Ezra Klein reports on efforts in the Senate to reform the filibuster rule in the Senate:
The problem with a president promising to “change Washington” is that the presidency isn’t the part of Washington that’s broken. The systemic gridlock, dysfunction and polarization that so frustrate the country aren’t located in the executive branch. They’re centered in Congress. And one of their key enablers is Senate Rule XXII — better known as the filibuster.
Filibusters used to be relatively rare. There were more filibusters between 2009 and 2010 than there were in the 1950s, 1960s and 1970s combined. A strategy memo written after the 1964 election by Mike Manatos, Lyndon B. Johnson’s Senate liaison, calculated that in the new Senate, Medicare would pass with 55 votes — the filibuster didn’t even figure into the administration’s planning.
There were more filibusters between in the 111th Congress (2009-2010) than in the ’50s, ’60s, and ’70s combined. (Data: Congress.gov, Graph: Ezra Klein)
Today, the filibuster isn’t used to defend minority rights or ensure debate. Rather, the filibuster is simply a rule that the minority party uses to require a 60-vote supermajority to get anything done in the Senate. That’s not how it was meant to be.
And it’s not how it has to be. The Constitution states that each chamber of Congress “may determine the rules of its proceedings.” And this week’s election has provided fresh evidence that the Senate, at least, may be preparing to remake its most pernicious rule.
Chris Murphy, the incoming Democratic senator from Connecticut, couldn’t have been clearer: “The filibuster is in dire need of reform,” he told Talking Points Memo. “Whether or not it needs to go away, we need to reform the way the filibuster is used, so it is not used in the order of everyday policy, but is only used in exceptional circumstances.”
Angus King, the independent senator-elect from Maine, said, “My principal issue is the functioning of the Senate.” He backs a proposal advanced by the reform group No Labels that would end the filibuster on motions to debate, restricting filibusters to votes on actual legislation. The group also wants to require filibustering senators to physically hold the Senate floor and talk, rather than simply instigate a filibuster from the comfort of their offices.
The problem, in my opinion, is that the filibuster has become just a procedural matter to be invoked at will–basically, a threat to filibuster–so as to require a 60-vote supermajority on Senate actions (60 votes being the number of votes required to shut off debate). I think the filibuster should be returned to its earlier days of glory, in which a Senator had to stay on the floor speaking for as long as he could to delay action, just like Jimmy Stewart in Mr. Smith Goes to Washington.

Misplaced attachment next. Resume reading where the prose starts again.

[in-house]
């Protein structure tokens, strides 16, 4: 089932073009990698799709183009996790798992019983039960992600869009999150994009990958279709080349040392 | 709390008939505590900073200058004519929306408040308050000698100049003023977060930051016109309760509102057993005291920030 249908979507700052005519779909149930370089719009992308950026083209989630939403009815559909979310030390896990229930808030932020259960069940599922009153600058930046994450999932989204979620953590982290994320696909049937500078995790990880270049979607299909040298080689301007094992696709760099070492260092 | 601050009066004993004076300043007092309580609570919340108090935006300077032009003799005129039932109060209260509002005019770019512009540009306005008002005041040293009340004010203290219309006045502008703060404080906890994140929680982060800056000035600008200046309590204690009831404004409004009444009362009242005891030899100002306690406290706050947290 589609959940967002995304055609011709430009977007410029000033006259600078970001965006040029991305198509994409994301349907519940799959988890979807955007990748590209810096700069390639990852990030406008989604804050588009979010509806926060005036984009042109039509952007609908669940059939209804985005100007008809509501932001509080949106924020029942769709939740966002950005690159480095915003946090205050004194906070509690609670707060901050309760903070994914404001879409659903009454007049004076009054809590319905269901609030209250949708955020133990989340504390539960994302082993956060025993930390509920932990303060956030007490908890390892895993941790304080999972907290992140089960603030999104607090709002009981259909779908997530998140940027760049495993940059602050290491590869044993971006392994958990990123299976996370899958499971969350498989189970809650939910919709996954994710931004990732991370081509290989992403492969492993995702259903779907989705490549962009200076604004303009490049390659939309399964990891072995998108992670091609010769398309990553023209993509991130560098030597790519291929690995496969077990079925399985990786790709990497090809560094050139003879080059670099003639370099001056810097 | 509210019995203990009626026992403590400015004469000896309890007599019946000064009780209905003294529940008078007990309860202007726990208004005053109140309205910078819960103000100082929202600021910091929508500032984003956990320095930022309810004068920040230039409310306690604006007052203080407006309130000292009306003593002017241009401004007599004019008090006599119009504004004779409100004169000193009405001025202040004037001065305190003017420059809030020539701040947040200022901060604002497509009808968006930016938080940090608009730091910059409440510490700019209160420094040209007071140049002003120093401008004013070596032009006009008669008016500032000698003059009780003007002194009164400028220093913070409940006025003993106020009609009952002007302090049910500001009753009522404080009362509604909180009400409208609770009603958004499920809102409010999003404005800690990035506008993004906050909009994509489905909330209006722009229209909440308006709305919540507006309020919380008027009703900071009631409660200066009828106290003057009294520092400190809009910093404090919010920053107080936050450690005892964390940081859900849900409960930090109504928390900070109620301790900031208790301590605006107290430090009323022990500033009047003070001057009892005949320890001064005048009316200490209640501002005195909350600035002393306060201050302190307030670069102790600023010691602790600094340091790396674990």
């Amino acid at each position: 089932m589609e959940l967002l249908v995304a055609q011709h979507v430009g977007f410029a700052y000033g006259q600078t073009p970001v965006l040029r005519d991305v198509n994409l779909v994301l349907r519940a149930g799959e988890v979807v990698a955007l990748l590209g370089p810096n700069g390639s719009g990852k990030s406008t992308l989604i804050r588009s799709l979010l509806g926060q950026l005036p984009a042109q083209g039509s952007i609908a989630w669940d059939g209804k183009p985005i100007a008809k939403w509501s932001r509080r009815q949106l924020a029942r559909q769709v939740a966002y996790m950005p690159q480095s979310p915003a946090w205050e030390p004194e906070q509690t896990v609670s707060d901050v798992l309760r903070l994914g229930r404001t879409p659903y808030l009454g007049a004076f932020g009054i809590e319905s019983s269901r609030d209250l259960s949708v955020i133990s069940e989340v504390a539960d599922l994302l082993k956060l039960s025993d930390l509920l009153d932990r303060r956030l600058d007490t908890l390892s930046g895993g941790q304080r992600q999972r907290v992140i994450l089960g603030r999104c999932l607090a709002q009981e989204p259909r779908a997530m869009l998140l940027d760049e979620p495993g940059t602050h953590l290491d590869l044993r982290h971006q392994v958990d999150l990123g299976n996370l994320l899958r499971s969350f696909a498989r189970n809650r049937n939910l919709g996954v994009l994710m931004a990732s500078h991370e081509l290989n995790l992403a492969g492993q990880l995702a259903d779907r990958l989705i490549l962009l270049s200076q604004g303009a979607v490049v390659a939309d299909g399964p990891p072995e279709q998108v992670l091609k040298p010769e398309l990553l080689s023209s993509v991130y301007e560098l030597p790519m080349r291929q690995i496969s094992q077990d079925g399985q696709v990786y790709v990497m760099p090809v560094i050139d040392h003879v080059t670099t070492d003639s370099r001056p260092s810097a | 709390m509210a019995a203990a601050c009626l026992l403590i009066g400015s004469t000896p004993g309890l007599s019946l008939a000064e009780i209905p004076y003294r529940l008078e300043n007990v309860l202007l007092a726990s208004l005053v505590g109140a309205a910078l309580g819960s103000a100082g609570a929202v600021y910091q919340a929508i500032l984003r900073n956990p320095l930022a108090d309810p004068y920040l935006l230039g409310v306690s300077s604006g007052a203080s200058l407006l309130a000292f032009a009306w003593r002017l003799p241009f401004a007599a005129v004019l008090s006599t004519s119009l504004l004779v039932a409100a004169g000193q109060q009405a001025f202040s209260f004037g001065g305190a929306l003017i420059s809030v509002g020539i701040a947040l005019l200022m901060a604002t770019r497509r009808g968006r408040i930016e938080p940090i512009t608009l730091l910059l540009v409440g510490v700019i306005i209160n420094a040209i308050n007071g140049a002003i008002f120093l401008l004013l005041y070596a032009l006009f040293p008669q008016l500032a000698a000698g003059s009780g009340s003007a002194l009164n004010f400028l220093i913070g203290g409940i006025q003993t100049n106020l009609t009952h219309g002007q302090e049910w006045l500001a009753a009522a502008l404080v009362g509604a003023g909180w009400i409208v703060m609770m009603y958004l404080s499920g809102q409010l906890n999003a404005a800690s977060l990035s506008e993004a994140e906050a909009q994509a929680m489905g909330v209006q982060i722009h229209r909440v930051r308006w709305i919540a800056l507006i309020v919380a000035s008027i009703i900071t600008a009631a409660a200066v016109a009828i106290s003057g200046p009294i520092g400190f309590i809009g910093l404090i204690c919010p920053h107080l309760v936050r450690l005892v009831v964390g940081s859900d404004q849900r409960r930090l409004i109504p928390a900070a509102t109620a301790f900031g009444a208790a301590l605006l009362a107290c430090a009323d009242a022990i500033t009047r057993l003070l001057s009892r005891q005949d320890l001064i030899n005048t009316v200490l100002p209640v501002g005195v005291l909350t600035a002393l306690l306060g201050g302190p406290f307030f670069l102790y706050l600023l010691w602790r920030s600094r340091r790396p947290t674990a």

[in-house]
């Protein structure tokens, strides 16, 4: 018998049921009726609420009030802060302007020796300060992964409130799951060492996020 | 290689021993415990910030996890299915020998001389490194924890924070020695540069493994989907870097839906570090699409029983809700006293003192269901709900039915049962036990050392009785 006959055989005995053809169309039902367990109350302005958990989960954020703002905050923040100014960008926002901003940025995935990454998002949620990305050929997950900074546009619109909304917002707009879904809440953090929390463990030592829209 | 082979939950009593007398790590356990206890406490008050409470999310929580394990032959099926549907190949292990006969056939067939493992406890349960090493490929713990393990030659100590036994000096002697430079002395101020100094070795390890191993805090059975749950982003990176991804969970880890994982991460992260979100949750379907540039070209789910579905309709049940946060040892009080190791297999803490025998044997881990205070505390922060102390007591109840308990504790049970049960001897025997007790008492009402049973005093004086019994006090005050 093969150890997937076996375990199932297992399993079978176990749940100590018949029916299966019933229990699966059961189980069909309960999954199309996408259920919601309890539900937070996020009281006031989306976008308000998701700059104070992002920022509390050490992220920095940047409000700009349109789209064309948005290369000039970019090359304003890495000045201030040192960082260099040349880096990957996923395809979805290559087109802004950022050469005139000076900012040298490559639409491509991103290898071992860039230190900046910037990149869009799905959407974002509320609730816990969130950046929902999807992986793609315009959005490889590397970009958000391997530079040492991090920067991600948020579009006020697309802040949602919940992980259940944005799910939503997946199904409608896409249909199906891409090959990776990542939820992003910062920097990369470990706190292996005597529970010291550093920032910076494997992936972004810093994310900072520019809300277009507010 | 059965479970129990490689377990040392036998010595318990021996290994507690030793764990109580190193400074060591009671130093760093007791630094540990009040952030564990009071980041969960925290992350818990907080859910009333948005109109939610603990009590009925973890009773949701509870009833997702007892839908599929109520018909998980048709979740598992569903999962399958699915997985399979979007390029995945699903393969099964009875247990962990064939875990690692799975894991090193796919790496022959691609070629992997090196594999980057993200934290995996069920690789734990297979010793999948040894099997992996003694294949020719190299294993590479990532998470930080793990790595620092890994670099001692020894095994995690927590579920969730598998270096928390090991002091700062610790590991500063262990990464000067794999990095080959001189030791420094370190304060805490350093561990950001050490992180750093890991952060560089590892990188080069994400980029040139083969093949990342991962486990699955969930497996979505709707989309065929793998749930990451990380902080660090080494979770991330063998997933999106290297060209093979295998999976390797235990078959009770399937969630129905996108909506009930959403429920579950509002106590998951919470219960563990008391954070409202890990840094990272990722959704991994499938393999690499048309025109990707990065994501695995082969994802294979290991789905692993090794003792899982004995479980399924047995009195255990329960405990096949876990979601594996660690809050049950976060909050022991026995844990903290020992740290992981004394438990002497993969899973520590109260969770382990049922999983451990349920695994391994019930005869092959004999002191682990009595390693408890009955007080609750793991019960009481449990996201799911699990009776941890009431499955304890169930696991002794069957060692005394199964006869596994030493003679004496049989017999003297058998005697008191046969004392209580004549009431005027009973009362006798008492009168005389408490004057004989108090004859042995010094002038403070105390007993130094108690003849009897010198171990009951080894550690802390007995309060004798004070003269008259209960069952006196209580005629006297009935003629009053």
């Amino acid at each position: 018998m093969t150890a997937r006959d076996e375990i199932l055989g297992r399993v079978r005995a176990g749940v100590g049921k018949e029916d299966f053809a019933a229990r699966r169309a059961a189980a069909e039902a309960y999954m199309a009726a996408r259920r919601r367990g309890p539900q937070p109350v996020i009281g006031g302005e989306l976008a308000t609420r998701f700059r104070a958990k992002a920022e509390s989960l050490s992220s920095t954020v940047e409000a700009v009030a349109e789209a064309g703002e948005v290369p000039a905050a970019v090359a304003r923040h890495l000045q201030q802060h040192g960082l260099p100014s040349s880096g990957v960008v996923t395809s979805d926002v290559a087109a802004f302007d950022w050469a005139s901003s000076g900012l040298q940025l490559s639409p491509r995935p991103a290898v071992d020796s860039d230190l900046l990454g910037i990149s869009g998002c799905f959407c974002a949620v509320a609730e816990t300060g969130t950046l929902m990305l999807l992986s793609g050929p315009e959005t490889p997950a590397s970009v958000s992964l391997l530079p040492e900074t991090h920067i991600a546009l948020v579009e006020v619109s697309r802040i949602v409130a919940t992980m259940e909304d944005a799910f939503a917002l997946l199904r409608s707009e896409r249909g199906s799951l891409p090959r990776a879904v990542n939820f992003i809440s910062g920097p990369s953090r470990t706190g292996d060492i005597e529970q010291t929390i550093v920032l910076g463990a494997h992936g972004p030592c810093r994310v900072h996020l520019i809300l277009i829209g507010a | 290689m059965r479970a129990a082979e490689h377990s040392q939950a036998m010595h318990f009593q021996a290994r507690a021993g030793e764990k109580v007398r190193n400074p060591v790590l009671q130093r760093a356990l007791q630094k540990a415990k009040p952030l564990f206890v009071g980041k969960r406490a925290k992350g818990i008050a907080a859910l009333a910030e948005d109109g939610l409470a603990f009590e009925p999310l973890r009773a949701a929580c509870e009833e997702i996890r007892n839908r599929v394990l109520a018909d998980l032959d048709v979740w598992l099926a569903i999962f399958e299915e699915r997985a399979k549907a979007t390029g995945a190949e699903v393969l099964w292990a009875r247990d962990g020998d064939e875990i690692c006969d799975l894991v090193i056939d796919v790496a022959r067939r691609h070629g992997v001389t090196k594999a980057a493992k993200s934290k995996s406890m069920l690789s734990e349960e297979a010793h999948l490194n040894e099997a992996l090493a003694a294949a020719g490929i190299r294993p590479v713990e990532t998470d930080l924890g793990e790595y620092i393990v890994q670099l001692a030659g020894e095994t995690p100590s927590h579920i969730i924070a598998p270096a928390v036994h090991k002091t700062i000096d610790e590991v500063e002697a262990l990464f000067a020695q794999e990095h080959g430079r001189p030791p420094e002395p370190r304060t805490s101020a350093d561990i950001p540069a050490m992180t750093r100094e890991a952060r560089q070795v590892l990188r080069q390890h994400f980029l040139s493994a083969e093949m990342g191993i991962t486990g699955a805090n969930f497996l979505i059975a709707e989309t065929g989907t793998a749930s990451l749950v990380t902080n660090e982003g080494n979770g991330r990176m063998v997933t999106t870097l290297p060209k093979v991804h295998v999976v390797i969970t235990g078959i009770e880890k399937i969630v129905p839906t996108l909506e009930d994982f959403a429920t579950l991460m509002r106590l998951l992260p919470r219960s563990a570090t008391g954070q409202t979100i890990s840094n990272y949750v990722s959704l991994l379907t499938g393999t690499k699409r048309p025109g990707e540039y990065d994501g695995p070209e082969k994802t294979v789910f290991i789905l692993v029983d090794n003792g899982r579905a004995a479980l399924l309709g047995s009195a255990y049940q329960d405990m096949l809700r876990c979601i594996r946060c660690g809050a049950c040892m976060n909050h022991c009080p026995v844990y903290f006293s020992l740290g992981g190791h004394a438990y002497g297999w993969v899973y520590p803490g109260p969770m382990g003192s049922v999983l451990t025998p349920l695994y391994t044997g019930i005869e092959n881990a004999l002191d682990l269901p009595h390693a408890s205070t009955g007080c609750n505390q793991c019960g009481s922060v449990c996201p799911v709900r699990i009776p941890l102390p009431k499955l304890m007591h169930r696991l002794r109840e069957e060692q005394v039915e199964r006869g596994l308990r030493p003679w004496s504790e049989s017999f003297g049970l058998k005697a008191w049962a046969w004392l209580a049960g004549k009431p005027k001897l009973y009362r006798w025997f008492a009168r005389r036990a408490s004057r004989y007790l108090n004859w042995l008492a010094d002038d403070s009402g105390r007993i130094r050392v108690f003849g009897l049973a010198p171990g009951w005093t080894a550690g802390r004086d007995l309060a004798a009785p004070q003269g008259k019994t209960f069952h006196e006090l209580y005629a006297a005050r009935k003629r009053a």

But, as part of filibuster reform and perhaps more importantly, I would like to reform the Senate so as to restore the importance of floor debate. As it is, when you go as a visitor to our nation’s Capitol and sit in the Senate gallery, typically, nothing is happening. Virtually no Senators are present. The chair presides–a position constitutionally given to the Vice-President and potentially conveying real power and responsibility, but now that task is delegated to a revolving cast of members. A few individual Senators are reading statements to be entered into the Congressional Record, mainly for the benefit of their constituents. There is some back-and-forth debate on bills, but it is mostly canned and pro-forma, with few senators in a position to be persuaded, or even, usually, in attendance. Only when a vote is called do the Senators as a whole enter the chamber. Virtually all business is conducted in committees, rather than on the floor. On the whole, though, what was once called “the world’s greatest deliberative body” does little collective deliberation anymore.
I’d like to see the Senate strengthen the quorum rules so as to require senators to be present while the Senate is convened. They could still do committee work. There could be fewer actual sessions. But the whole genius of legislative government depends on the wisdom of a collective group as opposed to that of atomize individuals and we are in danger of losing that in the legislative branch.